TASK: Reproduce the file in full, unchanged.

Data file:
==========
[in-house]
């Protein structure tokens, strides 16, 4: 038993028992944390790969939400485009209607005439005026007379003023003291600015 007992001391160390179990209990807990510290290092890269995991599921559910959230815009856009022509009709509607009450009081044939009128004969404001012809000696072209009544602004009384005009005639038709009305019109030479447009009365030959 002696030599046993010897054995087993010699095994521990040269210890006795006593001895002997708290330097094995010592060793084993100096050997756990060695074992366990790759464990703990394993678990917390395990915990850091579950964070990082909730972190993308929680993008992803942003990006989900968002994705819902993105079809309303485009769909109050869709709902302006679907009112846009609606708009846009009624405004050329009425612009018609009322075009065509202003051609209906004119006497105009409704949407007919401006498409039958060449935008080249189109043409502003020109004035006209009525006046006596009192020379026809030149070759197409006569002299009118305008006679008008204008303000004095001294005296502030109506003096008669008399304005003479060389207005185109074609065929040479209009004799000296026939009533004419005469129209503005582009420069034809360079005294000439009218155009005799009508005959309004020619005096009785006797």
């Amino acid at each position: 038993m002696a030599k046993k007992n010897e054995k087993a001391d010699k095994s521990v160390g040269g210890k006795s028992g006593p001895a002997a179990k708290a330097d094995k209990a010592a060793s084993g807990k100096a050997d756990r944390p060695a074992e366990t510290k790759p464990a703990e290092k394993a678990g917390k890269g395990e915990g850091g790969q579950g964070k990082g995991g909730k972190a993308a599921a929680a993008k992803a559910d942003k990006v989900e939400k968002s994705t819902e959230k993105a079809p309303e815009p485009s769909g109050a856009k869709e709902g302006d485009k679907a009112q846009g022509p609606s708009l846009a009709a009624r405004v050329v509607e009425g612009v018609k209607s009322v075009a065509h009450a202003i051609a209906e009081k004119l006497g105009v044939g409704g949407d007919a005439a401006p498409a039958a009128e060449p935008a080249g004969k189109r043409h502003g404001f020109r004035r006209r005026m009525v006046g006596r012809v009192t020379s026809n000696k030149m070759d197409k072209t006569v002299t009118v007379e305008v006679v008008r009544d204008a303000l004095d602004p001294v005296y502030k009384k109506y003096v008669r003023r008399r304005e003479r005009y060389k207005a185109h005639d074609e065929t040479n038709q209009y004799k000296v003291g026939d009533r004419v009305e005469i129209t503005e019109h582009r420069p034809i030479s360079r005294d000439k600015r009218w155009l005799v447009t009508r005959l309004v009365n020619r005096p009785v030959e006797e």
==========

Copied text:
[in-house]
């Protein structure tokens, strides 16, 4: 038993028992944390790969939400485009209607005439005026007379003023003291600015 007992001391160390179990209990807990510290290092890269995991599921559910959230815009856009022509009709509607009450009081044939009128004969404001012809000696072209009544602004009384005009005639038709009305019109030479447009009365030959 002696030599046993010897054995087993010699095994521990040269210890006795006593001895002997708290330097094995010592060793084993100096050997756990060695074992366990790759464990703990394993678990917390395990915990850091579950964070990082909730972190993308929680993008992803942003990006989900968002994705819902993105079809309303485009769909109050869709709902302006679907009112846009609606708009846009009624405004050329009425612009018609009322075009065509202003051609209906004119006497105009409704949407007919401006498409039958060449935008080249189109043409502003020109004035006209009525006046006596009192020379026809030149070759197409006569002299009118305008006679008008204008303000004095001294005296502030109506003096008669008399304005003479060389207005185109074609065929040479209009004799000296026939009533004419005469129209503005582009420069034809360079005294000439009218155009005799009508005959309004020619005096009785006797």
């Amino acid at each position: 038993m002696a030599k046993k007992n010897e054995k087993a001391d010699k095994s521990v160390g040269g210890k006795s028992g006593p001895a002997a179990k708290a330097d094995k209990a010592a060793s084993g807990k100096a050997d756990r944390p060695a074992e366990t510290k790759p464990a703990e290092k394993a678990g917390k890269g395990e915990g850091g790969q579950g964070k990082g995991g909730k972190a993308a599921a929680a993008k992803a559910d942003k990006v989900e939400k968002s994705t819902e959230k993105a079809p309303e815009p485009s769909g109050a856009k869709e709902g302006d485009k679907a009112q846009g022509p609606s708009l846009a009709a009624r405004v050329v509607e009425g612009v018609k209607s009322v075009a065509h009450a202003i051609a209906e009081k004119l006497g105009v044939g409704g949407d007919a005439a401006p498409a039958a009128e060449p935008a080249g004969k189109r043409h502003g404001f020109r004035r006209r005026m009525v006046g006596r012809v009192t020379s026809n000696k030149m070759d197409k072209t006569v002299t009118v007379e305008v006679v008008r009544d204008a303000l004095d602004p001294v005296y502030k009384k109506y003096v008669r003023r008399r304005e003479r005009y060389k207005a185109h005639d074609e065929t040479n038709q209009y004799k000296v003291g026939d009533r004419v009305e005469i129209t503005e019109h582009r420069p034809i030479s360079r005294d000439k600015r009218w155009l005799v447009t009508r005959l309004v009365n020619r005096p009785v030959e006797e």